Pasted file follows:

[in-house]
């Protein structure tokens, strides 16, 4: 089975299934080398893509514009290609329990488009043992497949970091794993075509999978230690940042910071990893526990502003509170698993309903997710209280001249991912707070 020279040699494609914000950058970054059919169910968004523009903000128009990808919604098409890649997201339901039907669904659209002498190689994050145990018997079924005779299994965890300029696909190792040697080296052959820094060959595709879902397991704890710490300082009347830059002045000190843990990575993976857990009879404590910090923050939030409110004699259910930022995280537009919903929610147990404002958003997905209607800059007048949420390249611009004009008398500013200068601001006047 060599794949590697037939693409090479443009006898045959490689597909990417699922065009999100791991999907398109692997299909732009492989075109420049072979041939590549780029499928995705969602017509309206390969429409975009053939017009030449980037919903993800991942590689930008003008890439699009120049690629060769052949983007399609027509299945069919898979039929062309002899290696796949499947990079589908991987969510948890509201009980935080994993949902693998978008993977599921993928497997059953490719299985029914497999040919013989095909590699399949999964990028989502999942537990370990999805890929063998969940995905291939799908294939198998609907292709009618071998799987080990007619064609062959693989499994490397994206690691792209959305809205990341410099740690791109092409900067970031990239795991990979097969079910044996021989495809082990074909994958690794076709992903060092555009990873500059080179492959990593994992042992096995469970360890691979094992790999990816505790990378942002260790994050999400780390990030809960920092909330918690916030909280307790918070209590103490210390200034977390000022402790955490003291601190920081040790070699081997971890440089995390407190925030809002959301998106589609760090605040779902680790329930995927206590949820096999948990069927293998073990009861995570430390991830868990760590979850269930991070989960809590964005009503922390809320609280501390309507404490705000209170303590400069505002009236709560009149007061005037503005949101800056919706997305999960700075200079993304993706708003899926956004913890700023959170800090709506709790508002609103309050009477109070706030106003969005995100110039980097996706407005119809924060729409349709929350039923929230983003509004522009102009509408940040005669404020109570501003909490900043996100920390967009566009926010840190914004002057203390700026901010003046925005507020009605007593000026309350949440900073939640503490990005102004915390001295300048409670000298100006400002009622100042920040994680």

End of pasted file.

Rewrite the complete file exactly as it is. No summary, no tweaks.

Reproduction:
[in-house]
């Protein structure tokens, strides 16, 4: 089975299934080398893509514009290609329990488009043992497949970091794993075509999978230690940042910071990893526990502003509170698993309903997710209280001249991912707070 020279040699494609914000950058970054059919169910968004523009903000128009990808919604098409890649997201339901039907669904659209002498190689994050145990018997079924005779299994965890300029696909190792040697080296052959820094060959595709879902397991704890710490300082009347830059002045000190843990990575993976857990009879404590910090923050939030409110004699259910930022995280537009919903929610147990404002958003997905209607800059007048949420390249611009004009008398500013200068601001006047 060599794949590697037939693409090479443009006898045959490689597909990417699922065009999100791991999907398109692997299909732009492989075109420049072979041939590549780029499928995705969602017509309206390969429409975009053939017009030449980037919903993800991942590689930008003008890439699009120049690629060769052949983007399609027509299945069919898979039929062309002899290696796949499947990079589908991987969510948890509201009980935080994993949902693998978008993977599921993928497997059953490719299985029914497999040919013989095909590699399949999964990028989502999942537990370990999805890929063998969940995905291939799908294939198998609907292709009618071998799987080990007619064609062959693989499994490397994206690691792209959305809205990341410099740690791109092409900067970031990239795991990979097969079910044996021989495809082990074909994958690794076709992903060092555009990873500059080179492959990593994992042992096995469970360890691979094992790999990816505790990378942002260790994050999400780390990030809960920092909330918690916030909280307790918070209590103490210390200034977390000022402790955490003291601190920081040790070699081997971890440089995390407190925030809002959301998106589609760090605040779902680790329930995927206590949820096999948990069927293998073990009861995570430390991830868990760590979850269930991070989960809590964005009503922390809320609280501390309507404490705000209170303590400069505002009236709560009149007061005037503005949101800056919706997305999960700075200079993304993706708003899926956004913890700023959170800090709506709790508002609103309050009477109070706030106003969005995100110039980097996706407005119809924060729409349709929350039923929230983003509004522009102009509408940040005669404020109570501003909490900043996100920390967009566009926010840190914004002057203390700026901010003046925005507020009605007593000026309350949440900073939640503490990005102004915390001295300048409670000298100006400002009622100042920040994680």